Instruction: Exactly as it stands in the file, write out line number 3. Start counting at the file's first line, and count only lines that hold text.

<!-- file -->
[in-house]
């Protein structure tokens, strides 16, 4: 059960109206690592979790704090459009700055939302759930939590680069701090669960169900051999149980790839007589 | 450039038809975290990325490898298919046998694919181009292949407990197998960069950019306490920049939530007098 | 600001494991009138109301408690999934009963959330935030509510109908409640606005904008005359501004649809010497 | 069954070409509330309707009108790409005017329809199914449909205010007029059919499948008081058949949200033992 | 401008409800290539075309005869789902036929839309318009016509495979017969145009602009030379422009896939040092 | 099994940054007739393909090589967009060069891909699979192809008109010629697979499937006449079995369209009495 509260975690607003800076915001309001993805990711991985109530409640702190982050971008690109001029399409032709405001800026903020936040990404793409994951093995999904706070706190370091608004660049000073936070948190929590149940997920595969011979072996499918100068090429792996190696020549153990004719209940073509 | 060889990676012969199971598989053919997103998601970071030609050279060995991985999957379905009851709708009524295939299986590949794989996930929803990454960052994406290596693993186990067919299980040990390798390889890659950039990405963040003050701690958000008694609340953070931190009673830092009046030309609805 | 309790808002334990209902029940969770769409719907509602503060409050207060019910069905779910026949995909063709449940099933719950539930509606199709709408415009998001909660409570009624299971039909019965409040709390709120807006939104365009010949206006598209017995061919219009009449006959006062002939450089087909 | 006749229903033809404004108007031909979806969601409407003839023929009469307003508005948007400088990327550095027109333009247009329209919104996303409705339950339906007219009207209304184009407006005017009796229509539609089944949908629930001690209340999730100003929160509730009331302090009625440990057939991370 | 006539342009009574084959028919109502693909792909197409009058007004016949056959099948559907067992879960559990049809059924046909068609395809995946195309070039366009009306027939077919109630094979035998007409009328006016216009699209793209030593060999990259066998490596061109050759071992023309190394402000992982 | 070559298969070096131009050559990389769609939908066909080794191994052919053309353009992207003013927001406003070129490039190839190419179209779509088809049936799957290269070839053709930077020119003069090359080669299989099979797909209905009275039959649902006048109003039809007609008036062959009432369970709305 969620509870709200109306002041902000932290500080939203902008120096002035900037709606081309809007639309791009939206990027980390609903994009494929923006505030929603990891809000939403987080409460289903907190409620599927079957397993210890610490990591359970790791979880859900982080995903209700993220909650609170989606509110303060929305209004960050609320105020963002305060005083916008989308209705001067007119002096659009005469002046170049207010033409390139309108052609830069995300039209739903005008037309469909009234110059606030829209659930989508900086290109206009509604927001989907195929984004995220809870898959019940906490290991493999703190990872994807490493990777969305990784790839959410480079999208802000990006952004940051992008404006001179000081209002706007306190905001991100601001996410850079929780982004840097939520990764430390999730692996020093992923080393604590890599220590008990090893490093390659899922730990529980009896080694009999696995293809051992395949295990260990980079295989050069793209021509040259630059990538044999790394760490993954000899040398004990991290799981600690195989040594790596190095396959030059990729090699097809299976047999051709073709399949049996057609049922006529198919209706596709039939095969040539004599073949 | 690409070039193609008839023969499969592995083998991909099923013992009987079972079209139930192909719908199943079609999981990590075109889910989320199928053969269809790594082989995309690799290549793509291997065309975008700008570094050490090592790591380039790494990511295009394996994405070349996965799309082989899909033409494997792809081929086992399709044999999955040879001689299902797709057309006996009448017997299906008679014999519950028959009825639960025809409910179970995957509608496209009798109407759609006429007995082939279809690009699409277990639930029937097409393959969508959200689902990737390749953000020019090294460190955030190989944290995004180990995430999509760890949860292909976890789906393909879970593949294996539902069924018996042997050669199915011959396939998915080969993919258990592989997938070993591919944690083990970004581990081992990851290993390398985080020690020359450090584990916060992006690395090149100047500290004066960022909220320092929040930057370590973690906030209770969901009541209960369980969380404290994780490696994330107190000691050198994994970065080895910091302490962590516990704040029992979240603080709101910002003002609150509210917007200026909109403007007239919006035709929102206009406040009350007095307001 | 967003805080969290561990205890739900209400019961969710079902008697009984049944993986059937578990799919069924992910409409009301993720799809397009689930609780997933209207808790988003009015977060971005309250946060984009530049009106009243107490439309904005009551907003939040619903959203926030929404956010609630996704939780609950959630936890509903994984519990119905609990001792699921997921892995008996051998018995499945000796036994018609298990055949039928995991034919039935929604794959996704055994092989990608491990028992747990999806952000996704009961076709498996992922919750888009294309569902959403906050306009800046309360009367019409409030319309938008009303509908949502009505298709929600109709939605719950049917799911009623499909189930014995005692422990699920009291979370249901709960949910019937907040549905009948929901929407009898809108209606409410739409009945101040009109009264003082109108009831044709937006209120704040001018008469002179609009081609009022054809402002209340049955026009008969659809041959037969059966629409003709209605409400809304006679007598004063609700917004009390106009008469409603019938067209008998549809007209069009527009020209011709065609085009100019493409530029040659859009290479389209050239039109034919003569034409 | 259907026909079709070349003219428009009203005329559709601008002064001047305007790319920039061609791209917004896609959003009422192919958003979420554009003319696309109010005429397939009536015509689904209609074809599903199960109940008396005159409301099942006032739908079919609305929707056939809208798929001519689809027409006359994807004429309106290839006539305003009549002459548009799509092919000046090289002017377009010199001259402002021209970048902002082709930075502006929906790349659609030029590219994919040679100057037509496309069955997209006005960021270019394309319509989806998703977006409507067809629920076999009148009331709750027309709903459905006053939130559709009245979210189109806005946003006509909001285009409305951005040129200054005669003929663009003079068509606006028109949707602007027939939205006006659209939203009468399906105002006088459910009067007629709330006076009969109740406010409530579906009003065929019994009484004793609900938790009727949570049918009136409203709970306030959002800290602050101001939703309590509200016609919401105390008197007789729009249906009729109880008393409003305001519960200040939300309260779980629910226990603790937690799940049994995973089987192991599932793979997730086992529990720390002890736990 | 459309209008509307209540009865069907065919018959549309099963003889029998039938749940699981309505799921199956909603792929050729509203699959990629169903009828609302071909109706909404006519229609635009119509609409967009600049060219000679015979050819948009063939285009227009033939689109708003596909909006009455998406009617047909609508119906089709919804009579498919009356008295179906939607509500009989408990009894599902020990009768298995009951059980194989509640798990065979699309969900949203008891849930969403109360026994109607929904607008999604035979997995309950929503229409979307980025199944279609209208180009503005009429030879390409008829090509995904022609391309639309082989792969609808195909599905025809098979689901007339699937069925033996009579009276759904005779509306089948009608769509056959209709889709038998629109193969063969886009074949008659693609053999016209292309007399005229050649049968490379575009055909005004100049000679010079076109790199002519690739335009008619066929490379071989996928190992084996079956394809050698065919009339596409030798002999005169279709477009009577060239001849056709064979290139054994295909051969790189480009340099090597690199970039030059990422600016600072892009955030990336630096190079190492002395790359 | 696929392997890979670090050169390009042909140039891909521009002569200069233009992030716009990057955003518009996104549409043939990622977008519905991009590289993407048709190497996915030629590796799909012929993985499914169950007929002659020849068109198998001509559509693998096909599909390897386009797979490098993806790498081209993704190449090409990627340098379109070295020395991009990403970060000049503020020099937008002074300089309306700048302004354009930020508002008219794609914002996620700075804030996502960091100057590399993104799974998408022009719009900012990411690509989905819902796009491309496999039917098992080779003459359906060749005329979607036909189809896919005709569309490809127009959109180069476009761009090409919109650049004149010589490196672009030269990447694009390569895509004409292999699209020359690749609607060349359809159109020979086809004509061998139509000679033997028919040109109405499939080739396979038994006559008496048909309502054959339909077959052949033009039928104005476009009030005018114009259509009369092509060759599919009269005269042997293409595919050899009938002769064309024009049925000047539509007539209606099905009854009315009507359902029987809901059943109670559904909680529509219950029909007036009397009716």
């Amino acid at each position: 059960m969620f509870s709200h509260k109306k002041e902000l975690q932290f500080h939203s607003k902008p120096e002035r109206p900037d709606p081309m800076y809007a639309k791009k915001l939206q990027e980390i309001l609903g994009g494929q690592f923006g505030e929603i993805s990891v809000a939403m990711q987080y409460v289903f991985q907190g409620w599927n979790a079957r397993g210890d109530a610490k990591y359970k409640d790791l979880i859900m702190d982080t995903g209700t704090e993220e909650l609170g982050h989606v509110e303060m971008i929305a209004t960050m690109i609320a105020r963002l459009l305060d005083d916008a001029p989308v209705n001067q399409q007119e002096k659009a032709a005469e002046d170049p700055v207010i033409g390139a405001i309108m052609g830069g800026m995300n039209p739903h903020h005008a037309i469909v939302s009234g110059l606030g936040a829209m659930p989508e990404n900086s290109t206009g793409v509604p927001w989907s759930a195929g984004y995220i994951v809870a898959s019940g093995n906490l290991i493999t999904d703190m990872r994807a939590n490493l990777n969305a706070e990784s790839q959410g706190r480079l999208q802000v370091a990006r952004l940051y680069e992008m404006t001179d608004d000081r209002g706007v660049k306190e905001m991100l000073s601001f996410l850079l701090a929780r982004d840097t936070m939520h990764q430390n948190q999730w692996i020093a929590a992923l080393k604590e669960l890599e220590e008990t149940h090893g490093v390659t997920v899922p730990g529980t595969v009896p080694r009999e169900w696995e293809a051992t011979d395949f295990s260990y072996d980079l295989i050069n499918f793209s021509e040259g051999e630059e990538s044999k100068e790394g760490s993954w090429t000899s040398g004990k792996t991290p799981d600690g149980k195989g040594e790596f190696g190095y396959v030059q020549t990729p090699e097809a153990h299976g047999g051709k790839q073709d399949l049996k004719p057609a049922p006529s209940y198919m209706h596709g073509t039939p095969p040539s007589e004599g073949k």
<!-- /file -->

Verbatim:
């Amino acid at each position: 059960m969620f509870s709200h509260k109306k002041e902000l975690q932290f500080h939203s607003k902008p120096e002035r109206p900037d709606p081309m800076y809007a639309k791009k915001l939206q990027e980390i309001l609903g994009g494929q690592f923006g505030e929603i993805s990891v809000a939403m990711q987080y409460v289903f991985q907190g409620w599927n979790a079957r397993g210890d109530a610490k990591y359970k409640d790791l979880i859900m702190d982080t995903g209700t704090e993220e909650l609170g982050h989606v509110e303060m971008i929305a209004t960050m690109i609320a105020r963002l459009l305060d005083d916008a001029p989308v209705n001067q399409q007119e002096k659009a032709a005469e002046d170049p700055v207010i033409g390139a405001i309108m052609g830069g800026m995300n039209p739903h903020h005008a037309i469909v939302s009234g110059l606030g936040a829209m659930p989508e990404n900086s290109t206009g793409v509604p927001w989907s759930a195929g984004y995220i994951v809870a898959s019940g093995n906490l290991i493999t999904d703190m990872r994807a939590n490493l990777n969305a706070e990784s790839q959410g706190r480079l999208q802000v370091a990006r952004l940051y680069e992008m404006t001179d608004d000081r209002g706007v660049k306190e905001m991100l000073s601001f996410l850079l701090a929780r982004d840097t936070m939520h990764q430390n948190q999730w692996i020093a929590a992923l080393k604590e669960l890599e220590e008990t149940h090893g490093v390659t997920v899922p730990g529980t595969v009896p080694r009999e169900w696995e293809a051992t011979d395949f295990s260990y072996d980079l295989i050069n499918f793209s021509e040259g051999e630059e990538s044999k100068e790394g760490s993954w090429t000899s040398g004990k792996t991290p799981d600690g149980k195989g040594e790596f190696g190095y396959v030059q020549t990729p090699e097809a153990h299976g047999g051709k790839q073709d399949l049996k004719p057609a049922p006529s209940y198919m209706h596709g073509t039939p095969p040539s007589e004599g073949k």